Oct. 3, 2003
UW-RF to Break Ground for New C.H.I.L.D. Center
By Sarah Matara
UW-RF News Bureau
Groundbreaking for a $1.1 million C.H.I.L.D. Care Center at UW-River Falls is set for Monday, Oct. 20. The ceremony is at 9:30 a.m. on the site at the east end of campus south of Crabtree Hall.
The 7,800-square-feet facility will have six classrooms for children ages six weeks to 12 years, and be able to provide services for up to 96 children. The classrooms will surround a central play area with office and support space. The outside architecture is of a modern-looking style.
The new childcare center is funded with student fees and grants without any state tax dollars. Students voted to use these fees to provide funding for the building.
The University also received a $100,000 federal grant called Childcare Access Means Parents in School. It will help with the continuing operation of the facility, especially paying for student help.
The ceremony will begin with remarks by Chancellor Ann Lydecker and Dean Connie Foster of the College of Education and Professional Studies. Area legislators and students who send their children to the center also will participate. After the program, the ceremony will move to the building site, across the road from Crabtree. Children and staff from the childcare center will sing and help with the shovel turning in a special sandpile that will be set up for them. A reception will follow at the site.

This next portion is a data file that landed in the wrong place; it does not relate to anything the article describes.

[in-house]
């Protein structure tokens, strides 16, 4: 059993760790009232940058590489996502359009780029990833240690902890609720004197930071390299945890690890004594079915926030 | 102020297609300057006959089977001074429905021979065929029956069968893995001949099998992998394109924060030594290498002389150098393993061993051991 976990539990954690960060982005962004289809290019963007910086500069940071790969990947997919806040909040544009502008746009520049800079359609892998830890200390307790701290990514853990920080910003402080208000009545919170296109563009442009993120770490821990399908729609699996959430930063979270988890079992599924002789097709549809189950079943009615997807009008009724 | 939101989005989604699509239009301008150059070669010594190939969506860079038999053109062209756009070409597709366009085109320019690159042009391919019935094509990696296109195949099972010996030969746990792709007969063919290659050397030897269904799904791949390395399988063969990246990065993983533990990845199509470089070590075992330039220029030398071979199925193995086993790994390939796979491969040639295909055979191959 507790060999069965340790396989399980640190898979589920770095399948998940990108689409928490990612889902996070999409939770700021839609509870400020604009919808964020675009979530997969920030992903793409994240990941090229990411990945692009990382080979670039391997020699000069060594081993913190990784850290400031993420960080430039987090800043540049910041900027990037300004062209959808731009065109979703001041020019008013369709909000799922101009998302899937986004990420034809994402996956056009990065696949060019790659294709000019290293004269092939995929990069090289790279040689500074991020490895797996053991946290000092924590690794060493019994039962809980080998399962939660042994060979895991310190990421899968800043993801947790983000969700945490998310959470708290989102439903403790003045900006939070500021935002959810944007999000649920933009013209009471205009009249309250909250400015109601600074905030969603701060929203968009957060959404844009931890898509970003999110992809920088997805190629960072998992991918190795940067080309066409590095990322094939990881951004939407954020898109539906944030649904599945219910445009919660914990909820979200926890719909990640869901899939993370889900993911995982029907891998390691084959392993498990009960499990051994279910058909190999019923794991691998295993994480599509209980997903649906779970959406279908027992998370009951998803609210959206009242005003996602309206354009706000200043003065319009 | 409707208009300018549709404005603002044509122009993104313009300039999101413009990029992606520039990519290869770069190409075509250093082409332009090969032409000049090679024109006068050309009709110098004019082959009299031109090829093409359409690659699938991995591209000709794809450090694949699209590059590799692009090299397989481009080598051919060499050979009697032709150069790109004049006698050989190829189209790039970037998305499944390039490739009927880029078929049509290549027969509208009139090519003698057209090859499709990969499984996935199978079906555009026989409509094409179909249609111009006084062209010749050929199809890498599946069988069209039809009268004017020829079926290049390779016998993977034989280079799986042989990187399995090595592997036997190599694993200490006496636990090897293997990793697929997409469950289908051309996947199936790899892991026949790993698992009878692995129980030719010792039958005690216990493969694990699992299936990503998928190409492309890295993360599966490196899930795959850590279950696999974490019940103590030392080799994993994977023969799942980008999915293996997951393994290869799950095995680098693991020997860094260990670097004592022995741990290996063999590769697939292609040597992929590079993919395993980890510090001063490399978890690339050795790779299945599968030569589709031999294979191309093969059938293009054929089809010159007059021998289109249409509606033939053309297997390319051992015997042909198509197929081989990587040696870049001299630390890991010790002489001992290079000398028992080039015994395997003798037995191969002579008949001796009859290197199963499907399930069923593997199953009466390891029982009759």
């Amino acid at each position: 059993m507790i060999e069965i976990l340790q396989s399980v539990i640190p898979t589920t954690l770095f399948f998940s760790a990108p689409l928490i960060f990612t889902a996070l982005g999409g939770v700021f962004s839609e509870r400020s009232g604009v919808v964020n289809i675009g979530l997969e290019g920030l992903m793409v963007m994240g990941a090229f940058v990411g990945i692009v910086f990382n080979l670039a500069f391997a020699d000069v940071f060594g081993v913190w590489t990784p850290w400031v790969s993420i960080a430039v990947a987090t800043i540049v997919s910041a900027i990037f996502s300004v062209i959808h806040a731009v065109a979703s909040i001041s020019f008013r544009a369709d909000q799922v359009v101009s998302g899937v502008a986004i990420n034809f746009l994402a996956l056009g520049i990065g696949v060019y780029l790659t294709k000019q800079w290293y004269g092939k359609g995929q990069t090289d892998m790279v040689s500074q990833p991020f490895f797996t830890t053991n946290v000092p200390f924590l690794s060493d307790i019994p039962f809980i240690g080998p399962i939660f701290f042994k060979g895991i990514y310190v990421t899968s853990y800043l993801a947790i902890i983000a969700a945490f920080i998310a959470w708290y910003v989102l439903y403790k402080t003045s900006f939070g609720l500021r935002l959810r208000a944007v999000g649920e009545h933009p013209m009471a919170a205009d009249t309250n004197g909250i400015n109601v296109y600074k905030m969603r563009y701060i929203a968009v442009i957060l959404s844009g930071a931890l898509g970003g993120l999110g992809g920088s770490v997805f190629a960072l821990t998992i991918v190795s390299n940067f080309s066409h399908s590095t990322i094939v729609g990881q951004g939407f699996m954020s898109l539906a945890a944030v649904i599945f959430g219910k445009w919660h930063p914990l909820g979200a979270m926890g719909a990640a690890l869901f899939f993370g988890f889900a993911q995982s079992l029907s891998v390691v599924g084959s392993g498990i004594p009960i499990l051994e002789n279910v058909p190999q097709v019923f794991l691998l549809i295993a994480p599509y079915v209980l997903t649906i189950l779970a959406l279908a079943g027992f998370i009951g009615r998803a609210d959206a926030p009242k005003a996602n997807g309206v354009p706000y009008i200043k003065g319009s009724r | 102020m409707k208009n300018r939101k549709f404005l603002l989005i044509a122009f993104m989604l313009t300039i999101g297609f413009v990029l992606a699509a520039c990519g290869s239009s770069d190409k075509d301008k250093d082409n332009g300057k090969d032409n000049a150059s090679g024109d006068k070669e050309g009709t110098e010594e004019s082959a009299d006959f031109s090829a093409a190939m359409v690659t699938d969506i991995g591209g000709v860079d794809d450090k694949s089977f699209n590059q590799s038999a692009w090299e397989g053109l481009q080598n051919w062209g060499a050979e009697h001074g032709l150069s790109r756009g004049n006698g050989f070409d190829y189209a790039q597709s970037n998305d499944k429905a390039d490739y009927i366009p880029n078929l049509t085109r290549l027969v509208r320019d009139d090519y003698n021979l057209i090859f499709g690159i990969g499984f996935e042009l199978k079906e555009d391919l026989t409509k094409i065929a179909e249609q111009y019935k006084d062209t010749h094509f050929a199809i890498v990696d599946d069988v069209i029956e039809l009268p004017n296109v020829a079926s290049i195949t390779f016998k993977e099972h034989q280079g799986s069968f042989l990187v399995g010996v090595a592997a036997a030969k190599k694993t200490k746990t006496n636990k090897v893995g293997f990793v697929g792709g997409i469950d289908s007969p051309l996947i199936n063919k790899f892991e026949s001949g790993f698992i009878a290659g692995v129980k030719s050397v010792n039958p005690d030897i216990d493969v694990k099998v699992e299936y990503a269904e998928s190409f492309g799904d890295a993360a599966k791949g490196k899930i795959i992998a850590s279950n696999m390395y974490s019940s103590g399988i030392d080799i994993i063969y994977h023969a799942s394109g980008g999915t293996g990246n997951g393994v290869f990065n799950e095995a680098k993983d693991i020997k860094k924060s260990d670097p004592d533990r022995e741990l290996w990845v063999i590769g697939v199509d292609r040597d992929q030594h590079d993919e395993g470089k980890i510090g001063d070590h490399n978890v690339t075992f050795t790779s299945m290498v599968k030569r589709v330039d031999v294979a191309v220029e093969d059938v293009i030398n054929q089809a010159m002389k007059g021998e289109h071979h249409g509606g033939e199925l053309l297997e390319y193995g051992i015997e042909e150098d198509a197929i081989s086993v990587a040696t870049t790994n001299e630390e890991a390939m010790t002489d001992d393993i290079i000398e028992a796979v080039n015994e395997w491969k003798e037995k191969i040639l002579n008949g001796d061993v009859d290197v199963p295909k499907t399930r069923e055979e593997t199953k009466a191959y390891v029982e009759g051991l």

C.H.I.L.D. Center Director Deborah Ryan said that the new facility will make it easier to serve more children in the community and those of University students. The current facility in the Ames Teacher Education Center accommodate 60 children. That building is scheduled to be razed next summer, to make room for a new $28 million student center, also to be built entirely using student fees.
The childcare center is a component of UW-RF's College of Education and Professional Studies. It serves as a fieldwork site for students enrolled in programs in early childhood education, elementary education, communicative disorders, social work, counseling and school psychology.
Ryan said the children participate in a variety of activities, such as movement, music, art, story-time, and outdoor-time.
"We have a good, solid educational program, allowing students hands-on experience."
Mary Halada, assistant to the vice chancellor for administration and finance, thinks this project is wonderful thing for the community and students. "Students get first priority since they already pay a fee for childcare along with their tuition. You don't find flexible childcare as far as scheduling goes anywhere except in a University setting," Halada said.
Students and other parents can drop off their children for the morning or the afternoon, and do not have to pay for a full day like at other daycares. This is advantageous for everyone, but especially students because of their class schedules, Halada said.
"They can have their kids right here on campus with them and if there's a problem, they can be reached right away. They can even have lunch with their kids."
Halada said that the affordable daycare is a useful recruiting tool, not only for students, but also for hiring faculty and staff who appreciate that there is childcare on campus.
The design for the building was created by Workshop Architects in association with Moody/Nolan Architects from Milwaukee. Construction is scheduled to begin the week of Oct. 6 and should be completed in July.
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